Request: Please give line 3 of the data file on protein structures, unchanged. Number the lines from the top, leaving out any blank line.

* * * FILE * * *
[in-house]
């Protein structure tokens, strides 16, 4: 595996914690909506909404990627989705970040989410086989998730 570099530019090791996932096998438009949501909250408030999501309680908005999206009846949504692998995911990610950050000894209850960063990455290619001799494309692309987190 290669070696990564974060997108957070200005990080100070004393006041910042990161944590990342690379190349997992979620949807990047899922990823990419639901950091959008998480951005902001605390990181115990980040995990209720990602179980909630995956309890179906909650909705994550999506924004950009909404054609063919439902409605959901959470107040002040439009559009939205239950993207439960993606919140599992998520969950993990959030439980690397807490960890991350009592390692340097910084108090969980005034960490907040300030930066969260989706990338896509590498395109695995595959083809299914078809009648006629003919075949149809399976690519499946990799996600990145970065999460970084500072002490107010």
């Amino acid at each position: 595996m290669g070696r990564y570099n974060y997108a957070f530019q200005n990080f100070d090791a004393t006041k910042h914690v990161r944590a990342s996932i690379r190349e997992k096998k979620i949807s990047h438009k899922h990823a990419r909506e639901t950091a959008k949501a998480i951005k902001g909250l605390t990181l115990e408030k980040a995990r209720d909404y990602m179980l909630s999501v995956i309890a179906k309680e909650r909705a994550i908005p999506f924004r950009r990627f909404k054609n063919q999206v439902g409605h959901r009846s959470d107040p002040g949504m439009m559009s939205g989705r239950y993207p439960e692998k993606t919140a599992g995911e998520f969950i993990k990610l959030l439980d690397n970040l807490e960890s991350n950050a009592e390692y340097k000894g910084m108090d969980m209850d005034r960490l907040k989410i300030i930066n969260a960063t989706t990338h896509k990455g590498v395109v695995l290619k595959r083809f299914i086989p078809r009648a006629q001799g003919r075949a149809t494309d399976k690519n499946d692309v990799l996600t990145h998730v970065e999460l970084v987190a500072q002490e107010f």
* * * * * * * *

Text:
């Amino acid at each position: 595996m290669g070696r990564y570099n974060y997108a957070f530019q200005n990080f100070d090791a004393t006041k910042h914690v990161r944590a990342s996932i690379r190349e997992k096998k979620i949807s990047h438009k899922h990823a990419r909506e639901t950091a959008k949501a998480i951005k902001g909250l605390t990181l115990e408030k980040a995990r209720d909404y990602m179980l909630s999501v995956i309890a179906k309680e909650r909705a994550i908005p999506f924004r950009r990627f909404k054609n063919q999206v439902g409605h959901r009846s959470d107040p002040g949504m439009m559009s939205g989705r239950y993207p439960e692998k993606t919140a599992g995911e998520f969950i993990k990610l959030l439980d690397n970040l807490e960890s991350n950050a009592e390692y340097k000894g910084m108090d969980m209850d005034r960490l907040k989410i300030i930066n969260a960063t989706t990338h896509k990455g590498v395109v695995l290619k595959r083809f299914i086989p078809r009648a006629q001799g003919r075949a149809t494309d399976k690519n499946d692309v990799l996600t990145h998730v970065e999460l970084v987190a500072q002490e107010f």